High Performance Computing
The online analysis of abnormal runtime behavior is essential in streaming scientific workflows for performance tuning. Integration of anomaly detection and visualization is necessary to support efficient and scalable human-centered analysis. We propose a visual analytics system for the online performance analysis toward the exascale scenario. Our approach adopts the call stack tree representation, which encodes the structural and temporal information of the function executions. We employ online anomaly detection approaches to identify the candidate anomalies. We also devise a set of visualization tools for the verification and exploration, ICCS 2019 (Accepted)
Machine Learning & Data Science
Research Assistant @ Data Science Lab, Stony Brook University
With the dataset from the biggest dating service in South Korea; each user profile, such as self-photos, age, college, job, etc., which was numerically rated by other random users of the opposite sex, experimented Ridge, Lasso, Elasticnet regression models and SVM classifiers with PCA reduction, convolutional deep neural networks. Utilized Jupyter Notebook, Pandas, Scikit-Learn, Tensorflow, etc. This project was awarded as the URECA Research Fellowship in 2017. (06.2017-12.2017)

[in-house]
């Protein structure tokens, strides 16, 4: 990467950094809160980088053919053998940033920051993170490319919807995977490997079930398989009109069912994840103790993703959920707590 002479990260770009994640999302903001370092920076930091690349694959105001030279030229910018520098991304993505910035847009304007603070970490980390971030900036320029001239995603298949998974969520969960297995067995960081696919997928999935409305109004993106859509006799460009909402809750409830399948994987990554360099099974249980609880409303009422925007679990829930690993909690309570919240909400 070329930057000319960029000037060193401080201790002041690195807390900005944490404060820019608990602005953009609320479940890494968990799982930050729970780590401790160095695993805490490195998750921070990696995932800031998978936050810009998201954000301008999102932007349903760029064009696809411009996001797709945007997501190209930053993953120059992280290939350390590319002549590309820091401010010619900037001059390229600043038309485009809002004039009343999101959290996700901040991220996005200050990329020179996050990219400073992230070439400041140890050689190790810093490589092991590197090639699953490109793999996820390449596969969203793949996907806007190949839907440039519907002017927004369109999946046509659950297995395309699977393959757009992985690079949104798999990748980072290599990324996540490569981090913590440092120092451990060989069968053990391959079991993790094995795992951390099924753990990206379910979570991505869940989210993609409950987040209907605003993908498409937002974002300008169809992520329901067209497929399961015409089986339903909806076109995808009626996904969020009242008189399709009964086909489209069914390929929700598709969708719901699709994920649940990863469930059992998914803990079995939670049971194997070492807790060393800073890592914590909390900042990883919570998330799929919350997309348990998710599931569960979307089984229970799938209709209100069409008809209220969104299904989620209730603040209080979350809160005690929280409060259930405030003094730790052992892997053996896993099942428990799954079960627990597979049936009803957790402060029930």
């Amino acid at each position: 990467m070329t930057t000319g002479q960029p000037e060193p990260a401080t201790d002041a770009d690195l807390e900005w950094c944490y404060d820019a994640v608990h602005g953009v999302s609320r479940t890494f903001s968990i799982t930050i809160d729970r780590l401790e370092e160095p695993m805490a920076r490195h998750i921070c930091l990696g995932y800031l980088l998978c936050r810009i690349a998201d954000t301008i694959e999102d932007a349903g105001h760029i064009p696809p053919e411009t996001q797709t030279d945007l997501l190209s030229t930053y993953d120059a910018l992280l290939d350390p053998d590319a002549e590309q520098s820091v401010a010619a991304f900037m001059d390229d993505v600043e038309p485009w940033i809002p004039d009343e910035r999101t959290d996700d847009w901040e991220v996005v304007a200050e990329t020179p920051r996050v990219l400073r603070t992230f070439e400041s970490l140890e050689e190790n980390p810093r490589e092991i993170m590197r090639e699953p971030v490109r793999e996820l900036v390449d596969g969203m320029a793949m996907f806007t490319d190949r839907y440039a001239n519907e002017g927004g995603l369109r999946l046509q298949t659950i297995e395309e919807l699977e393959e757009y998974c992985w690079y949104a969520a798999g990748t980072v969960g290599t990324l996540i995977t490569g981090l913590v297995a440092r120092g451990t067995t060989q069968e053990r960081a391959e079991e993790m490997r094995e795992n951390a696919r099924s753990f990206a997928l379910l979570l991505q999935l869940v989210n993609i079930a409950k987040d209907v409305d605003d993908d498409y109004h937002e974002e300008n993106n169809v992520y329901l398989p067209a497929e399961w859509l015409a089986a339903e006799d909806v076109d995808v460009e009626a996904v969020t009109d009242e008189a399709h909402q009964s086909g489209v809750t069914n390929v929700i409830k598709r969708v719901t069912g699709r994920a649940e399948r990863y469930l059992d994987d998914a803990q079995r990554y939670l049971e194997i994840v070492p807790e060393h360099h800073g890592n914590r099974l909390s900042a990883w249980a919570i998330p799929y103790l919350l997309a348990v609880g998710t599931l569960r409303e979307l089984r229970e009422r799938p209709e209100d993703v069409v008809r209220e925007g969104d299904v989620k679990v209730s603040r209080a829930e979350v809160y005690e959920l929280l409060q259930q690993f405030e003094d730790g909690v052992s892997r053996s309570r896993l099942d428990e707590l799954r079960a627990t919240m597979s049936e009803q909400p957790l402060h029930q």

Research Assistant @ Visual Analytics & Imaging Lab, Stony Brook University
The goal was to reconstruct CT X-ray scan images from the incomplete sinogram with the limited angle using deep learning techniques to reduce radiation exposure. Implemented the Deep Convolutional Generative Adversarial Networks (DCGAN) for the image completion tasks. Trained 10K randomly varied X-Ray pictures and generated/completed the missing parts. (02.2017-12.2017)
CSE353: Machine Learning @ Stony Brook University
With sentiment polarity datasets, collections of movie-review documents labeled as positive or negative, experimented machine learning algorithms, such as K-Means, K-Nearest-Neighbor, Naive Bayes Classifier, and Multilayer Perceptron. Utilized Jupyter Notebook, Pandas, etc.
CSE391: Data Science @ Stony Brook University
With crime dataset derived from SFPD Crime Incident Reporting system from 2003 to 2015, processed Bag-of-Words for word embedding, experimented Logistic Regression, Random Forest, and Naive Bayes Classification. Achieved 99% accuracy. Utilized Jupyter Notebook, Pandas, Scikit-Learn, etc.
AMS315: Data Analysis @ Stony Brook University
With the gene-environment interaction datasets, experimented correlation analysis, normality test, Box-Cox transformation, step-wise regression, and lasso regression and the optimized model to find the best optimized model for prediction. Utilized R, Jupyter Notebook, Pandas, etc.